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Seung-Jong Baek, Istvan Szunyogh, Brian R. Hunt, and Edward Ott

somewhat different for the temperature. This variable behaves similarly to the wind at and below the 300-hPa levels, but at the higher model levels the adaptive bias correction increases the bias ( Fig. 15 ), and consequently, the root-mean square error (not shown). This behavior of the global bias is due to problems in the tropics ( Fig. 16 ), while the temperature in the extratropics (not shown) behaves similarly to the wind. A more careful examination of the cause of the increased temperature bias

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Junjie Liu, Hong Li, Eugenia Kalnay, Eric J. Kostelich, and Istvan Szunyogh

Hemisphere (SH). As pointed out in section 3 , this improvement comes from the impact of the observations of the other dynamical variables through the background error covariance terms. However, this impact is not always positive, especially in the tropics, which may be due to the strong convective activities and the difficulty to estimate accurate background error covariance between humidity and the other dynamical variables in that region. One common characteristic of these three comparisons is the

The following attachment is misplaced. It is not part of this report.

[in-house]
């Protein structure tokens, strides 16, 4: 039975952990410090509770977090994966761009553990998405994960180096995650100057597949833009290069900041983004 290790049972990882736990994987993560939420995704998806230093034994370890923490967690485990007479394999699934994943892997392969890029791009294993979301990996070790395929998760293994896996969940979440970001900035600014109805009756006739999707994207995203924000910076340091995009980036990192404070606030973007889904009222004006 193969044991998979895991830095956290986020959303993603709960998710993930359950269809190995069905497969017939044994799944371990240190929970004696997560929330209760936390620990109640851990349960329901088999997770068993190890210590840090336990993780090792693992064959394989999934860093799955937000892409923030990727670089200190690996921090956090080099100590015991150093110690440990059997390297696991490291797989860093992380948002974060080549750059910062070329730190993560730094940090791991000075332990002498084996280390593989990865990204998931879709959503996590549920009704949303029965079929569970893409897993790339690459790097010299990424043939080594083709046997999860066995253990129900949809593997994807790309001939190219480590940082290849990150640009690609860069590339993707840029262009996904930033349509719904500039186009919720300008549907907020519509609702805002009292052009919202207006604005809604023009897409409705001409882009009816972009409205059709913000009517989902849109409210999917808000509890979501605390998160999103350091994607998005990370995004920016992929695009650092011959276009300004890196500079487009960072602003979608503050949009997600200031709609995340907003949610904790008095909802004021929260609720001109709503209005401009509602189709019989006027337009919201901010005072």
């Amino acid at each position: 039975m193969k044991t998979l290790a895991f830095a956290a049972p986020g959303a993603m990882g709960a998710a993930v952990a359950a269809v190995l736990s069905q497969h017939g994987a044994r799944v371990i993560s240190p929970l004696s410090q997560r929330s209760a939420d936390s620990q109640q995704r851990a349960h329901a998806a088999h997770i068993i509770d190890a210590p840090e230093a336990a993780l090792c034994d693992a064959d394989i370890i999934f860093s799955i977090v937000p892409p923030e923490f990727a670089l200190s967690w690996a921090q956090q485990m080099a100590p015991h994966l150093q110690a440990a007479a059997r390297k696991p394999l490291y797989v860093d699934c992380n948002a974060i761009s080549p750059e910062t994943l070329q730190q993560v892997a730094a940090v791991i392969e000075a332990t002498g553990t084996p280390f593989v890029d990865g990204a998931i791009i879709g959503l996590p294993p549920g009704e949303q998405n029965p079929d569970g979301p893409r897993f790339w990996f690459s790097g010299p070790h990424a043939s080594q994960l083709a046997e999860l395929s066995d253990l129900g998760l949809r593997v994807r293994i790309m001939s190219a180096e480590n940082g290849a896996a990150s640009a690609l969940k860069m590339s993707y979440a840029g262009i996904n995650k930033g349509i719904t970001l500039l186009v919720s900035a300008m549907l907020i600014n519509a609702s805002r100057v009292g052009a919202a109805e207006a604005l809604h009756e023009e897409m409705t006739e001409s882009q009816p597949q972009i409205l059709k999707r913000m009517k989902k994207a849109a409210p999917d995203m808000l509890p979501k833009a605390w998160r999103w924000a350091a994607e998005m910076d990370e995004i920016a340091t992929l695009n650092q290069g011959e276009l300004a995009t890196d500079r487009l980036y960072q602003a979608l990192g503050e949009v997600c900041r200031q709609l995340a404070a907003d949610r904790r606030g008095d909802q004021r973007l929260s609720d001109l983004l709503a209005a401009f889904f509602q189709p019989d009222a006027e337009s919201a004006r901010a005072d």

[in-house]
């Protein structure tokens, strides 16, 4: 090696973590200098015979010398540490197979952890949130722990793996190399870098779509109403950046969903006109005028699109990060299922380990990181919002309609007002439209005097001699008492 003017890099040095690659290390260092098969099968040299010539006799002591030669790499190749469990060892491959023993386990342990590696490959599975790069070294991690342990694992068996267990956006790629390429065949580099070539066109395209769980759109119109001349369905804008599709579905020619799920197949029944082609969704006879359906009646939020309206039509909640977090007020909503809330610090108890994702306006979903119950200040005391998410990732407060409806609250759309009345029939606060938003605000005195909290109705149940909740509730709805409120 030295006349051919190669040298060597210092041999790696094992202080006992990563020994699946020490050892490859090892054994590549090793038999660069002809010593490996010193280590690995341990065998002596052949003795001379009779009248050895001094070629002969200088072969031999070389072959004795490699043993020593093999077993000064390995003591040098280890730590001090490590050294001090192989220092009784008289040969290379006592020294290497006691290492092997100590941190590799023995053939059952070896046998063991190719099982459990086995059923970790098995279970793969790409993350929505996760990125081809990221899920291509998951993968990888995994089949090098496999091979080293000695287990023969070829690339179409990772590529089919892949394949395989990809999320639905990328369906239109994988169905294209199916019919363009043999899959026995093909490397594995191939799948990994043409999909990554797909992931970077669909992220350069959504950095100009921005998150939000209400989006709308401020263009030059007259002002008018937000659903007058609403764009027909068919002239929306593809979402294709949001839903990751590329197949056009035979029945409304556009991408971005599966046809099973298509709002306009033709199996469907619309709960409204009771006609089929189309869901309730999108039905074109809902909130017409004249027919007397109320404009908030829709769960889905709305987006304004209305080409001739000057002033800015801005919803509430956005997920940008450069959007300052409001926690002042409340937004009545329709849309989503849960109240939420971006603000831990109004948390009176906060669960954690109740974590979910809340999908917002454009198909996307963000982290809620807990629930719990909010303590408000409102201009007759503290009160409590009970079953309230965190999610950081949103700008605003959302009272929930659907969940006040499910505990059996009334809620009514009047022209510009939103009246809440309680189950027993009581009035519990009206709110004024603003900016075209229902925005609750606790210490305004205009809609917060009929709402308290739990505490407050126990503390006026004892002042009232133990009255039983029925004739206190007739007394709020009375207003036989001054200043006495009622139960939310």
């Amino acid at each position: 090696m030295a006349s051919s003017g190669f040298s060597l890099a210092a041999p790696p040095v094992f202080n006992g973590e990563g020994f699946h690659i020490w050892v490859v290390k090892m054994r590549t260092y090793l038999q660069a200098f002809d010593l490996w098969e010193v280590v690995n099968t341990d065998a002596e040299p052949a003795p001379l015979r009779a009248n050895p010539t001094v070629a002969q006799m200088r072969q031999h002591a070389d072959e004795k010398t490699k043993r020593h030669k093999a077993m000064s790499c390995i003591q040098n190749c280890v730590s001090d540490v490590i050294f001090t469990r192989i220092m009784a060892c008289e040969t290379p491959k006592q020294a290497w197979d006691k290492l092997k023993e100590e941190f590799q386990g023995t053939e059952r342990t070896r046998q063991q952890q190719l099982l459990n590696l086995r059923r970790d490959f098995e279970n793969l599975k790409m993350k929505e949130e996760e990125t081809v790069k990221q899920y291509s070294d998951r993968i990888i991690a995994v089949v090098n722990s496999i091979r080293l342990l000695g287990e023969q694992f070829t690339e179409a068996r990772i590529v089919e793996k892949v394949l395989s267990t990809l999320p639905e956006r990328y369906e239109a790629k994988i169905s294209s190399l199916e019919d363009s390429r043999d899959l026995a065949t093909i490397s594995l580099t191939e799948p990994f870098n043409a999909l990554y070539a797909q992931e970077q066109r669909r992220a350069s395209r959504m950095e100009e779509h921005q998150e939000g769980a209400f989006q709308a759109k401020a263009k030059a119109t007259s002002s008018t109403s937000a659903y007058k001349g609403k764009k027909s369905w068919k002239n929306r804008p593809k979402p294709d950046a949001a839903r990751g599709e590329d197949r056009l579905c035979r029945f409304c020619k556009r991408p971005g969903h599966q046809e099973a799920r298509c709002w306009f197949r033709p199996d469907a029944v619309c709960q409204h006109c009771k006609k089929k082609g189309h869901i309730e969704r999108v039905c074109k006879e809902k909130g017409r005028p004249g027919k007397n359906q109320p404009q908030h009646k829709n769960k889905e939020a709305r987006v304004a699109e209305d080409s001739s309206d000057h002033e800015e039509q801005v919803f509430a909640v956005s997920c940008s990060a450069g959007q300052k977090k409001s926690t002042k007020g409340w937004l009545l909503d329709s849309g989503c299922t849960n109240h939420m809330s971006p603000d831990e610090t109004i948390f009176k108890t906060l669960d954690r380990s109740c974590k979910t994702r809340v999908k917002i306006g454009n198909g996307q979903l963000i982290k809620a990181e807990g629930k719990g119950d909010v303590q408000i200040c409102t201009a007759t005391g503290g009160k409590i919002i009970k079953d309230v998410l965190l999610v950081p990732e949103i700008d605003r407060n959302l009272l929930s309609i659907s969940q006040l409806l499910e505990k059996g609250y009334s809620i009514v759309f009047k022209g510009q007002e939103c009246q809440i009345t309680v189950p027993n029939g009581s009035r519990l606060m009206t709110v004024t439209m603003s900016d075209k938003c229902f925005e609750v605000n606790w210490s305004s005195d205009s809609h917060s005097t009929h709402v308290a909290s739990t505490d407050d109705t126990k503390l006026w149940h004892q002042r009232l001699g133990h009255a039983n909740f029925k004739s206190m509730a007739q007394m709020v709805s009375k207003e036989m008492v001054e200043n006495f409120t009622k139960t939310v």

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Olivier Pannekoucke

. The 𝗕 matrix quantifies statistical information evolving with time along the analysis/forecast cycles. It is known that horizontal and vertical correlations vary geographically ( Lönnberg 1988 ). In particular, horizontal scales tend to be broader in the tropics than at high latitudes because of atmospheric dynamics ( Ingleby 2001 ). There are also different horizontal correlations at different levels, and different vertical correlations for different horizontal wavenumbers. The latter property

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